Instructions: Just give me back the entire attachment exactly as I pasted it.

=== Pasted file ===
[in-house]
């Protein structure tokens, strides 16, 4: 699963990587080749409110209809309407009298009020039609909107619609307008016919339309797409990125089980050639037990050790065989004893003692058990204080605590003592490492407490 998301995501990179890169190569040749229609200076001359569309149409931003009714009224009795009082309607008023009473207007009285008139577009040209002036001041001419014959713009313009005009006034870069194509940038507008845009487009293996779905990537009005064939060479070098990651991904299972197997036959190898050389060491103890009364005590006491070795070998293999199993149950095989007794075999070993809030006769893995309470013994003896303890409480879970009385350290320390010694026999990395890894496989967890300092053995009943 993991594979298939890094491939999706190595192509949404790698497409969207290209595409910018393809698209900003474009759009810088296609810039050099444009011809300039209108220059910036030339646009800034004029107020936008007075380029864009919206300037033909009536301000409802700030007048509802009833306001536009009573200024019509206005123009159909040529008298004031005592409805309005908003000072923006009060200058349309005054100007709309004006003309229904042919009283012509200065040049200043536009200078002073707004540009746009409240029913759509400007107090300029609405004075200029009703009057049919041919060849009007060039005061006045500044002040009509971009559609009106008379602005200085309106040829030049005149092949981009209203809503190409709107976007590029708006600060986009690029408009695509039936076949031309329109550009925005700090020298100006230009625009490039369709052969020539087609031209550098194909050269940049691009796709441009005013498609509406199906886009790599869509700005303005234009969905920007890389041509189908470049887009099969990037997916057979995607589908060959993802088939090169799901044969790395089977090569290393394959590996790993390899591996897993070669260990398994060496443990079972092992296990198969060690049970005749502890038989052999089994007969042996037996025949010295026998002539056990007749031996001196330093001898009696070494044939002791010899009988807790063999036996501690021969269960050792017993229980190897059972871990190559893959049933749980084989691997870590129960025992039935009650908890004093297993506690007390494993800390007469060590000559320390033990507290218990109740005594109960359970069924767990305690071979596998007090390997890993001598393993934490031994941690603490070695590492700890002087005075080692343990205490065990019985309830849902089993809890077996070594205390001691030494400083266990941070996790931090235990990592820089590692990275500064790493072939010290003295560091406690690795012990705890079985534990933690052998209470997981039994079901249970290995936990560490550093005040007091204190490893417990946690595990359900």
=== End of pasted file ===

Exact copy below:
[in-house]
């Protein structure tokens, strides 16, 4: 699963990587080749409110209809309407009298009020039609909107619609307008016919339309797409990125089980050639037990050790065989004893003692058990204080605590003592490492407490 998301995501990179890169190569040749229609200076001359569309149409931003009714009224009795009082309607008023009473207007009285008139577009040209002036001041001419014959713009313009005009006034870069194509940038507008845009487009293996779905990537009005064939060479070098990651991904299972197997036959190898050389060491103890009364005590006491070795070998293999199993149950095989007794075999070993809030006769893995309470013994003896303890409480879970009385350290320390010694026999990395890894496989967890300092053995009943 993991594979298939890094491939999706190595192509949404790698497409969207290209595409910018393809698209900003474009759009810088296609810039050099444009011809300039209108220059910036030339646009800034004029107020936008007075380029864009919206300037033909009536301000409802700030007048509802009833306001536009009573200024019509206005123009159909040529008298004031005592409805309005908003000072923006009060200058349309005054100007709309004006003309229904042919009283012509200065040049200043536009200078002073707004540009746009409240029913759509400007107090300029609405004075200029009703009057049919041919060849009007060039005061006045500044002040009509971009559609009106008379602005200085309106040829030049005149092949981009209203809503190409709107976007590029708006600060986009690029408009695509039936076949031309329109550009925005700090020298100006230009625009490039369709052969020539087609031209550098194909050269940049691009796709441009005013498609509406199906886009790599869509700005303005234009969905920007890389041509189908470049887009099969990037997916057979995607589908060959993802088939090169799901044969790395089977090569290393394959590996790993390899591996897993070669260990398994060496443990079972092992296990198969060690049970005749502890038989052999089994007969042996037996025949010295026998002539056990007749031996001196330093001898009696070494044939002791010899009988807790063999036996501690021969269960050792017993229980190897059972871990190559893959049933749980084989691997870590129960025992039935009650908890004093297993506690007390494993800390007469060590000559320390033990507290218990109740005594109960359970069924767990305690071979596998007090390997890993001598393993934490031994941690603490070695590492700890002087005075080692343990205490065990019985309830849902089993809890077996070594205390001691030494400083266990941070996790931090235990990592820089590692990275500064790493072939010290003295560091406690690795012990705890079985534990933690052998209470997981039994079901249970290995936990560490550093005040007091204190490893417990946690595990359900």